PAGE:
From "harbinger of death" to "divine gift": sneezing is perhaps the common physiological reaction that most rare theories have generated

Hebrew tradition tells that, just before biting the apple, Adam sneezed. At the time, it seemed that he did not worry much, but after the one he got involved with the happy fifth piece of fruit a day, he ended up interpreting it as "a sign of evil and an omen of death". The riot was there, of course, and when the very old Jacob worried that he would not see his son, he begged God to change the natural order of things, lest a bad sneeze take him to the other neighborhood.

This is where it comes from (collected or perhaps invented again by medieval tradition) that we want "health" in Spain, "saúde" in Portugal or "Gesundheit" in Germany for someone who has just sneezed. As if to drive away bad omens; that life is not enough to gamble on the dice. However, by common, it is still surprising what a simple sneeze has come to mean.

A faithful companion that we have not always known how to understand

Aristotle, explains García-Moreno, was convinced that, compared to flatus or belching, the sneeze was the only one that had a 'sacred nature' because it came "from the main and deepest and most divine organ, the one that contains the spirit " Hippocrates, on the other hand, although he did not decide on the goodness or badness of the sneeze, did describe the principle of reciprocal inhibition when pointing out that sneezing was, look at what things, the best remedy for hiccups.

As I was saying, the history of sneezing in the West cannot be understood in all its complexity without the black plague. It was then that the "health" of the Judaic tradition or the "Jesus" of the Christian tradition became popular again as a way of wishing that this 'achís' was not the doorway of the cursed plague. The "God bless you" that still resonates in English formulas ('bless you') comes, it seems, from one of the many plagues that plagued medieval papal Rome.

By cons, in many other places, sneezing was considered a good thing. Fantastic. Traditional Hindu medicine used to provoke it as a way to balance internal humors and treat diseases while the most archaic African medicine used it protopsychiatric as a way to cure mental illness (supposedly caused by the existence of worms in the brain). To finish, to end at some point, the Aztecs used it for headaches.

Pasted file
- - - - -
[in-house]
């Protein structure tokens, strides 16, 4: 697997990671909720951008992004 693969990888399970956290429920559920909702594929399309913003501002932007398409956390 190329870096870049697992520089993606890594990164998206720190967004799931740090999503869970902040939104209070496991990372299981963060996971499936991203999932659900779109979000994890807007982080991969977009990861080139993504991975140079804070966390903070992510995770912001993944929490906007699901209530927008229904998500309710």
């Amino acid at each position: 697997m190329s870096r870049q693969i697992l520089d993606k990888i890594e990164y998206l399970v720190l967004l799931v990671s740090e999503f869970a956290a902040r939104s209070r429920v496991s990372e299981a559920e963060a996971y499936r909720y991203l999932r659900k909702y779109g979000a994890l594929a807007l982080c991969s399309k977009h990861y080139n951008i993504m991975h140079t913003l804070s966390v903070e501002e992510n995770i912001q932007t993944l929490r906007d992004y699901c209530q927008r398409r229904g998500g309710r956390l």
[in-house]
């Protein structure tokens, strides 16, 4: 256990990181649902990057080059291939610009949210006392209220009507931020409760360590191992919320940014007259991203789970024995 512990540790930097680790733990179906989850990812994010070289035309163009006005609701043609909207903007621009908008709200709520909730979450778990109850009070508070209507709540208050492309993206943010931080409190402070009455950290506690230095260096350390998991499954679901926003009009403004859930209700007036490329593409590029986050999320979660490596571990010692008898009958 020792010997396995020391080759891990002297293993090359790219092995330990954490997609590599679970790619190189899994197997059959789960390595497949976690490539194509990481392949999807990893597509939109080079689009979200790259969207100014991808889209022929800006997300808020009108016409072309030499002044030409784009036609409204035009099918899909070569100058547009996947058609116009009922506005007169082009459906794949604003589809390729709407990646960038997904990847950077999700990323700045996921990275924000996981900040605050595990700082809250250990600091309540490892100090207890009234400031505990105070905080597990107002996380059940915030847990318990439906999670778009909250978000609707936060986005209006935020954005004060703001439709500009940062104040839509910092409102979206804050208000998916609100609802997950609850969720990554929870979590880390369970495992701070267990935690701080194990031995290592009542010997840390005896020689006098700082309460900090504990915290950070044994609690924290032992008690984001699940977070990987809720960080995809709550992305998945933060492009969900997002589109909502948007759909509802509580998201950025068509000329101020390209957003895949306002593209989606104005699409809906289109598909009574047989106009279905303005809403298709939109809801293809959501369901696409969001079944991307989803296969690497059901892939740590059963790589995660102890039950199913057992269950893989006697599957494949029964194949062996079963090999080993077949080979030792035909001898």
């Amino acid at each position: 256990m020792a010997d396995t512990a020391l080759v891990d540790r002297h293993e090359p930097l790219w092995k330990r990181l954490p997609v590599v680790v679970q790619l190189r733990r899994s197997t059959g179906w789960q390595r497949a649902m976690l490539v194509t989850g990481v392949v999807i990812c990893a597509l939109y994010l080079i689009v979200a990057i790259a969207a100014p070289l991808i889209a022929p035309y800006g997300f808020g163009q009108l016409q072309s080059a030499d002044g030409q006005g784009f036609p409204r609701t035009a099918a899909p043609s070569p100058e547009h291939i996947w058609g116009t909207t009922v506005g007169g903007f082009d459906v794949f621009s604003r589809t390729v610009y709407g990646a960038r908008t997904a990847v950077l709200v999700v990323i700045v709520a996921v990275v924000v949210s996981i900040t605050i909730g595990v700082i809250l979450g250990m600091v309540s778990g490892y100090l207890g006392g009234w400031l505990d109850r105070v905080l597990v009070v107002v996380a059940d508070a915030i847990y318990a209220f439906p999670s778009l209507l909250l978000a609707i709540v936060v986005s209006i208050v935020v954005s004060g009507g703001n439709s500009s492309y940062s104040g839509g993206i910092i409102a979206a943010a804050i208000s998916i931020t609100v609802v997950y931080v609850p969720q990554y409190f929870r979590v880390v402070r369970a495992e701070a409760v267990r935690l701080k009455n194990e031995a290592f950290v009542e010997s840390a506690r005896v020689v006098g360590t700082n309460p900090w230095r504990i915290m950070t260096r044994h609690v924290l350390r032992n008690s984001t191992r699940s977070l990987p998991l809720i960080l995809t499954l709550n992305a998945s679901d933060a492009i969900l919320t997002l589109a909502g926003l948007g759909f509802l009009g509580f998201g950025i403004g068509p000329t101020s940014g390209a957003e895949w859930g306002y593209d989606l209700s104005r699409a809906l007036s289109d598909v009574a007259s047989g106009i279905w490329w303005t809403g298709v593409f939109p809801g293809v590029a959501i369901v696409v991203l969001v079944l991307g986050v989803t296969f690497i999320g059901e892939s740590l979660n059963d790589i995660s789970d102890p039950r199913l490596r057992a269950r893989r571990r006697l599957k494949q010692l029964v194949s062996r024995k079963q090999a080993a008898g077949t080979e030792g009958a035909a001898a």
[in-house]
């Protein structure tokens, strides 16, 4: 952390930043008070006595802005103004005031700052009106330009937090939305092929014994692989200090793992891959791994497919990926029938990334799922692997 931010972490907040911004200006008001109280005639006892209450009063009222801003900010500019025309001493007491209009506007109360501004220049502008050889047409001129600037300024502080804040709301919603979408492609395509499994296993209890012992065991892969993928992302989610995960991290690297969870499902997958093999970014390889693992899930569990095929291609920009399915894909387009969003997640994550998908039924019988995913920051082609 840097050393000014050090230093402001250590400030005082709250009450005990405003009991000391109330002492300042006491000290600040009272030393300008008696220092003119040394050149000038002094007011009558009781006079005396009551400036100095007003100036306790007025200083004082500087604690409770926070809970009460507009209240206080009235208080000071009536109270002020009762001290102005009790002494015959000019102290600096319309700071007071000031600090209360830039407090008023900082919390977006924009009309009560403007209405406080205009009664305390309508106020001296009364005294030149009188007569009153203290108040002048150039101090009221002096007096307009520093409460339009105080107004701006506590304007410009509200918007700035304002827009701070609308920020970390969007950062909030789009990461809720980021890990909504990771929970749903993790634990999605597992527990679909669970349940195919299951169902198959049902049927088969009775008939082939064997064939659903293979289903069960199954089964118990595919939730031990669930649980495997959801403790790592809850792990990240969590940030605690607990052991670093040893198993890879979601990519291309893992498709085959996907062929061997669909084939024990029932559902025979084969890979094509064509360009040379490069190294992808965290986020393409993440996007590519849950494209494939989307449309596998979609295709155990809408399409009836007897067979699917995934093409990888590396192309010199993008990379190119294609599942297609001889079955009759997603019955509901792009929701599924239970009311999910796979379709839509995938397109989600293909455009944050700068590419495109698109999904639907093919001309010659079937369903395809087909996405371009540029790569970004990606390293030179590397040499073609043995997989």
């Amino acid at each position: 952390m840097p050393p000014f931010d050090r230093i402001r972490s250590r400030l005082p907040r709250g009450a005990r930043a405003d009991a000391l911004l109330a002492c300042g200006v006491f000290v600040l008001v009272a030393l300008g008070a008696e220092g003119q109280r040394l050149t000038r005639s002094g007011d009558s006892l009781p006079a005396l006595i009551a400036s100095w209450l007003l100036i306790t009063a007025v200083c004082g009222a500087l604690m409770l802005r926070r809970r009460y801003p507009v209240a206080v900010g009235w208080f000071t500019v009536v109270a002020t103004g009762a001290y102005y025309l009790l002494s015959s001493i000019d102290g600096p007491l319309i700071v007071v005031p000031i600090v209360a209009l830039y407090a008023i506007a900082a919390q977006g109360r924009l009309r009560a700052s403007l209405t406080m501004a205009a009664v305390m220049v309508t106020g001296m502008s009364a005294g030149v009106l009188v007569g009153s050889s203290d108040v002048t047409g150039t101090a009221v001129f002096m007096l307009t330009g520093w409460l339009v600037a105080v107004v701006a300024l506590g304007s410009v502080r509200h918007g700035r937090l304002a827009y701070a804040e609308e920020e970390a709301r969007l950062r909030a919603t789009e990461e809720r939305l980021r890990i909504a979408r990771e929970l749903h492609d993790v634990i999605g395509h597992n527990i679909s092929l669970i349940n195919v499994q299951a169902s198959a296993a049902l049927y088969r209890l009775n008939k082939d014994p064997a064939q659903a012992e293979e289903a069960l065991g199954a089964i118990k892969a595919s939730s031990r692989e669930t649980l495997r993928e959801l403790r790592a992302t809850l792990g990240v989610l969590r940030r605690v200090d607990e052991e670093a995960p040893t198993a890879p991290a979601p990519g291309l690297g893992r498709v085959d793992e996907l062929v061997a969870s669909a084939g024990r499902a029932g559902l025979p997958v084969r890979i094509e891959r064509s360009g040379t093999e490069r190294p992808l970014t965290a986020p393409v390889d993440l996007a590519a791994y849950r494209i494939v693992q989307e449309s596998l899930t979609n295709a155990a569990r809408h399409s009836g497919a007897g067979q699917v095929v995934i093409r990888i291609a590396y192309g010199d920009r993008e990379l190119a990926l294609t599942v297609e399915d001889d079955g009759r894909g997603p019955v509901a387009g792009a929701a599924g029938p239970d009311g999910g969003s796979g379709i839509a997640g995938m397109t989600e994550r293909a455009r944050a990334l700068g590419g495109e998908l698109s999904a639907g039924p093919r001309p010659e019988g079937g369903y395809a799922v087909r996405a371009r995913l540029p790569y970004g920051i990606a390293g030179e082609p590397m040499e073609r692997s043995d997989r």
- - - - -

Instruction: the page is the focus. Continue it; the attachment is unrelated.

But what is a sneeze?

Actually, a sneeze is a very simple thing. It is a reflexive, sudden and compulsive act, whose purpose is to expel large amounts of air through the nose and (sometimes) also through the mouth. It is, therefore, a physiological reflex that defensively uses the respiratory system. Therefore, it is common for it to occur when certain foreign particles irritate the nasal mucosa. And yes, I have used "habitual" with all the intention in the world.

Apparently, and these are average estimates, before each sneeze we inhale about two and a half liters of air. That is the first phase, the inhalation. At that time, the abdominal muscles tighten the diaphragm to increase the pressure in the lungs and get air to come out of the nose at a breakneck speed: between 70 and 130 kilometers per hour.

The saliva that is usually expelled with the sneeze can cover an area of ​​up to 8 square meters. And it is precisely this that makes sneezing one of the worst vectors of disease spread in the world. However, sneezing is most popular precisely when it is most harmless: in spring, summer, or fall.

When caused by 'allergic rhinitis'. A classic, in fact. This type of rhinitis, caused by the pollen of trees, weeds and grasses, becomes the great recurring character in the life of practically a third of the population. It is insufferable, unbearable, a cross. But still and still, there are worse sneezes.


Between 18 and 25% of the population suddenly sneezes when exposed to bright light. It's what's known as a 'photic sneeze' and it's an old acquaintance (and a cause of disability) of aviation pilots. Apparently it is hereditary and is produced by an anatomical closeness between the second cranial pair (the eye, responsible for bringing visual information to the brain) and the fifth (the trigeminal, which seems to be responsible for sneezing).

When there is very bright light, excitation of the optic nerve can cause trigeminal excitation. This signal is interpreted as irritation of the mucous membranes and displays a beautiful, annoying and enormous sneeze. Something similar (although linked this time to the medulla oblongata) may be behind people with a natural tendency to sneeze after eating, when they see something pleasant, or even during orgasm. It is already a bad leg, although well used (and in this even Aristotle would agree) it can be seen as a "wonderful" way to improve communication in the bedroom.

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